I decided to go with the Smith Little Torch due to its stable gas delivery and quality. I have learned much todate about silver soldering.

On my clock forum it is suggested I attend a demonstration of the Smith Little torch using both acetylene and propane so I can evaluate which is better. I am minded this is not likely to be easy to find especially as my interests are only with clocks and therefore mostly brass. Unless there is someone with a Smith little torch who can either demonstrate or advise I feel it's one of those occasions that I will just have to get on with life. Thanks to Noel for offering to demonstrate his range of silver soldering burners but I have decided it has to be the Smiths for me so spending several hours on a different torch seems upon reflection a bit pointless. Nonethe less a big thank you for noel's offer.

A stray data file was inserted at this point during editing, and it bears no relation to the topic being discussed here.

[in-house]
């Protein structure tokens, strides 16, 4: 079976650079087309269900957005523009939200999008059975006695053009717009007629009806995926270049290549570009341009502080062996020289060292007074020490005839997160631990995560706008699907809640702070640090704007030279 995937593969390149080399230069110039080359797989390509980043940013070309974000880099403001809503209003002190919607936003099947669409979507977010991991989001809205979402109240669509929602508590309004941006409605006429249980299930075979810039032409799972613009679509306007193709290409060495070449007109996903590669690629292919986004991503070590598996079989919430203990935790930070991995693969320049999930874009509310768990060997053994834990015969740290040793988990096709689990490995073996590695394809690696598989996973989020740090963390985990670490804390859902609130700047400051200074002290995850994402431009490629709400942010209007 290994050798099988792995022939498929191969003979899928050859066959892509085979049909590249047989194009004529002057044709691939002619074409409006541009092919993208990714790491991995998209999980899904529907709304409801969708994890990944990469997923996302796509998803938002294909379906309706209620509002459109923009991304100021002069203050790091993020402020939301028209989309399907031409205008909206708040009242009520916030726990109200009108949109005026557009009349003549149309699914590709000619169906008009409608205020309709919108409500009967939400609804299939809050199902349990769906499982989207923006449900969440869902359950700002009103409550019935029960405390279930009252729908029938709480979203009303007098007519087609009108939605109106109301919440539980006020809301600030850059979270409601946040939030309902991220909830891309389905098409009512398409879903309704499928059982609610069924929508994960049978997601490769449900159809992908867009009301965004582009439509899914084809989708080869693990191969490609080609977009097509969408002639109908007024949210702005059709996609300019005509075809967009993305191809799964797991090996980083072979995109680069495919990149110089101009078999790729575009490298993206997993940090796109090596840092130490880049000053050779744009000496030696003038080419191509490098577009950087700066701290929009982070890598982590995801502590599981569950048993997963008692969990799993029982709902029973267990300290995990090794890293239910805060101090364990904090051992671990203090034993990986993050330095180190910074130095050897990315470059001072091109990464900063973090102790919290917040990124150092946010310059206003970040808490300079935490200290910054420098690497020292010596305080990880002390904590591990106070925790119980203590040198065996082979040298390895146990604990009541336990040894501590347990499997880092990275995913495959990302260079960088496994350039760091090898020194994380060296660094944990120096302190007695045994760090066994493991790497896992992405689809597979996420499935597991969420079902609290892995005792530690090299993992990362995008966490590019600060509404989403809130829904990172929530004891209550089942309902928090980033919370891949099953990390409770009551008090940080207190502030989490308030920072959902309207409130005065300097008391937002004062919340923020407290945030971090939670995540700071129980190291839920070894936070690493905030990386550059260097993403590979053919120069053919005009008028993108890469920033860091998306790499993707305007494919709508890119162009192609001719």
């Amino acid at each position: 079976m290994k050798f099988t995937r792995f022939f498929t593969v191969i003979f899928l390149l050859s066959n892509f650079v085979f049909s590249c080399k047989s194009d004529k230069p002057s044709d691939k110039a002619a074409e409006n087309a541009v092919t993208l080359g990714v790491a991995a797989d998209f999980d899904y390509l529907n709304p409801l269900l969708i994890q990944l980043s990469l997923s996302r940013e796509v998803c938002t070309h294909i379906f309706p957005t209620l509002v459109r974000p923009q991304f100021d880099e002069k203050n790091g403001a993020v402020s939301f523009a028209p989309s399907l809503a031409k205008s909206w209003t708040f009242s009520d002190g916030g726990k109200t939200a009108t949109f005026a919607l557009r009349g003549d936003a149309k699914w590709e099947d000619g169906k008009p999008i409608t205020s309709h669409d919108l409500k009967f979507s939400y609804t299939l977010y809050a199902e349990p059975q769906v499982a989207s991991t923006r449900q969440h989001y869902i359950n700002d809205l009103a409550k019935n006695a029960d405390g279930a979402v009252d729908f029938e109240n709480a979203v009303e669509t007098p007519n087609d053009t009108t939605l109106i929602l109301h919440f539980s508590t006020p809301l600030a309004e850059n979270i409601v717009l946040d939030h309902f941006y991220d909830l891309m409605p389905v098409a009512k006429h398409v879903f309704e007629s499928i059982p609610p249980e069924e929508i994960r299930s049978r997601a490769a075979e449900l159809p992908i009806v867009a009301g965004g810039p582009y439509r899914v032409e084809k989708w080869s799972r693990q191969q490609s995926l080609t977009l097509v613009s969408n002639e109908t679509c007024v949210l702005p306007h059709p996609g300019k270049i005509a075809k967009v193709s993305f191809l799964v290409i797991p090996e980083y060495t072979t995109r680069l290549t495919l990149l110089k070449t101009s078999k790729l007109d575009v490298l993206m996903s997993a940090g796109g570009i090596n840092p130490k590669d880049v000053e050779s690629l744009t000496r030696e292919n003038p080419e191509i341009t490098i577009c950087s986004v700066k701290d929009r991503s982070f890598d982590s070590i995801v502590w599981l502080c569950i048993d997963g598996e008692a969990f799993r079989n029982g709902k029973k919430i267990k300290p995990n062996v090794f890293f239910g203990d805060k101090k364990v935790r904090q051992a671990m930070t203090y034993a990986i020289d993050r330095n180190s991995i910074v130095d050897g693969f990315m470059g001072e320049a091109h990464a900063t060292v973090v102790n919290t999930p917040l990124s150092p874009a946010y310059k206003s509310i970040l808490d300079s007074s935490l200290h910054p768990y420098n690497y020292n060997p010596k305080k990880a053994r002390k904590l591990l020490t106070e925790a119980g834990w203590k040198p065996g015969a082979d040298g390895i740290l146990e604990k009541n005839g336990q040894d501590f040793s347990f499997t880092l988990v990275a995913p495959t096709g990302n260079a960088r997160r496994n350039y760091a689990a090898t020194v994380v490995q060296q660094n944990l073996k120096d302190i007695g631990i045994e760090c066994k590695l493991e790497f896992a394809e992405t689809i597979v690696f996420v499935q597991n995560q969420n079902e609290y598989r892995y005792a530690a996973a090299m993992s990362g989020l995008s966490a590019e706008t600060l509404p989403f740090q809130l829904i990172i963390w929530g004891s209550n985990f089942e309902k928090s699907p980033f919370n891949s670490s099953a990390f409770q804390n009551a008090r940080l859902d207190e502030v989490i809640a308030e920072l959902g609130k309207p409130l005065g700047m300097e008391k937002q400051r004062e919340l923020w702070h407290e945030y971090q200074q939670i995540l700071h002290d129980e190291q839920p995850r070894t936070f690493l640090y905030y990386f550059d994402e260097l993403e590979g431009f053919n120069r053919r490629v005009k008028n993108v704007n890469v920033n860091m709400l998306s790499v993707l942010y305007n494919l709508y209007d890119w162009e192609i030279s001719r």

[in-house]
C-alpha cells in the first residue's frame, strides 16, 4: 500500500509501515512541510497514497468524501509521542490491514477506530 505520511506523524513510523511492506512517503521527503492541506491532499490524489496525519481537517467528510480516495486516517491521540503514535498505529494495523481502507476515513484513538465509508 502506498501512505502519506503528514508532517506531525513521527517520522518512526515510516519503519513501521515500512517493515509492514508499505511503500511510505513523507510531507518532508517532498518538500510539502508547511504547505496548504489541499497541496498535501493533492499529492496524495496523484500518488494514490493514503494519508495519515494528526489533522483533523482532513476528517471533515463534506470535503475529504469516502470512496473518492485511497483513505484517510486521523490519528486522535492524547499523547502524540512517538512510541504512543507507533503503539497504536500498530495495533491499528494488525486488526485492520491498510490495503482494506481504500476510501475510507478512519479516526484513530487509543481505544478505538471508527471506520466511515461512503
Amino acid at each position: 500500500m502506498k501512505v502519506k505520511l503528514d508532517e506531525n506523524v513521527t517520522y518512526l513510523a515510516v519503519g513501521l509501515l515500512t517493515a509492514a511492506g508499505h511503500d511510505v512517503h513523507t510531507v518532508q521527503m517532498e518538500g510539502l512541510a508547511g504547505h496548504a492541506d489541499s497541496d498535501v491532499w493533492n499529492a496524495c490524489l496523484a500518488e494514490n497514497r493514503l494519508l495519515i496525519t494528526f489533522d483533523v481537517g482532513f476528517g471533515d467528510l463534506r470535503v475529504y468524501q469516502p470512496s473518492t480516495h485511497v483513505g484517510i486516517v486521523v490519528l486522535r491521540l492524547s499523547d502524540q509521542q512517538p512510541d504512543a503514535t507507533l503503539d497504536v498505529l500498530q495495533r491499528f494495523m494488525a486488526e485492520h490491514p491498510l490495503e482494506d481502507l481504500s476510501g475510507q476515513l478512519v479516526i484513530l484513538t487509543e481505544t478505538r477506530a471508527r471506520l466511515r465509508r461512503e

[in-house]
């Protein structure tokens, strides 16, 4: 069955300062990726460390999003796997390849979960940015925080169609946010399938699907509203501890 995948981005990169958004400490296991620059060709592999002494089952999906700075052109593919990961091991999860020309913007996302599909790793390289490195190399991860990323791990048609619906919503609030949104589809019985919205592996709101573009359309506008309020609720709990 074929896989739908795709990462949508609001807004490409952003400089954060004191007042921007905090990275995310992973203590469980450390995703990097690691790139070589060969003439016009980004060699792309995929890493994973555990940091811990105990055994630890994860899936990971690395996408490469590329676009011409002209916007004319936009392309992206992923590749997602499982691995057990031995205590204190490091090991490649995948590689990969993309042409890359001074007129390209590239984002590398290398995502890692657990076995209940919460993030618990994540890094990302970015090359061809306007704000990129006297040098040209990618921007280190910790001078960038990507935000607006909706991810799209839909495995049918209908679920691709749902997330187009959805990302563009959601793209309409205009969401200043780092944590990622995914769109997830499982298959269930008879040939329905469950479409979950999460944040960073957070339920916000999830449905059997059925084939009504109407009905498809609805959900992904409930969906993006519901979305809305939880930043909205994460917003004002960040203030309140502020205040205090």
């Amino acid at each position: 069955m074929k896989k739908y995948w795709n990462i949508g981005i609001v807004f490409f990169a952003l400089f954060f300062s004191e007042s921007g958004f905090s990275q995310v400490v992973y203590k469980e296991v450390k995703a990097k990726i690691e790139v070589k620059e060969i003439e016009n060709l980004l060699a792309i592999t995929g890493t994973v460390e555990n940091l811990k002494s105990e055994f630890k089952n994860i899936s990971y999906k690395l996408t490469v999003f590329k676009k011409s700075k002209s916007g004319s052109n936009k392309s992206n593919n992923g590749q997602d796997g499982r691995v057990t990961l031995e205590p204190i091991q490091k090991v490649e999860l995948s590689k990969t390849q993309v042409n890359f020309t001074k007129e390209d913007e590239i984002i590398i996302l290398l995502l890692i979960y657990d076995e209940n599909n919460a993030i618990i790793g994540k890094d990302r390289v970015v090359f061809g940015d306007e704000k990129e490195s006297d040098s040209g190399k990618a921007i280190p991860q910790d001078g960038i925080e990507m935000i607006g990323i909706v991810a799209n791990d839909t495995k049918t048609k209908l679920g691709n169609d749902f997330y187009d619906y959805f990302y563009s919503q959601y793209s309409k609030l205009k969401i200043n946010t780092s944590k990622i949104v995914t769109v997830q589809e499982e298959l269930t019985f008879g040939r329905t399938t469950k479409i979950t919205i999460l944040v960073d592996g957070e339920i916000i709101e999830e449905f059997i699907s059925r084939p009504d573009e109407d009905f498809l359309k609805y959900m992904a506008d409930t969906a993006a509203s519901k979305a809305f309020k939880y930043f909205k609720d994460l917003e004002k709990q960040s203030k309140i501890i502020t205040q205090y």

Cup alloys have been very helpful and rang me with advise.

Next stage is to source all;l equipment and practice. As a sid enote I learned my initial failure at silver soldering was lacking any real knowledge and that the job would be more suited to brazing or even riveting.

I believe all Easy Flo solder is now cadmium free so at least there is one less issue there.

On a final point are there any draw backs to getting a used Oxy concentrator in place of a cylinder and I believe I am right an oxy concentrator does not need the regulators / arrestors as the cylinder does, but still investigating this.

Chris

 

Edited By Chris TickTock on 18/01/2020 14:58:06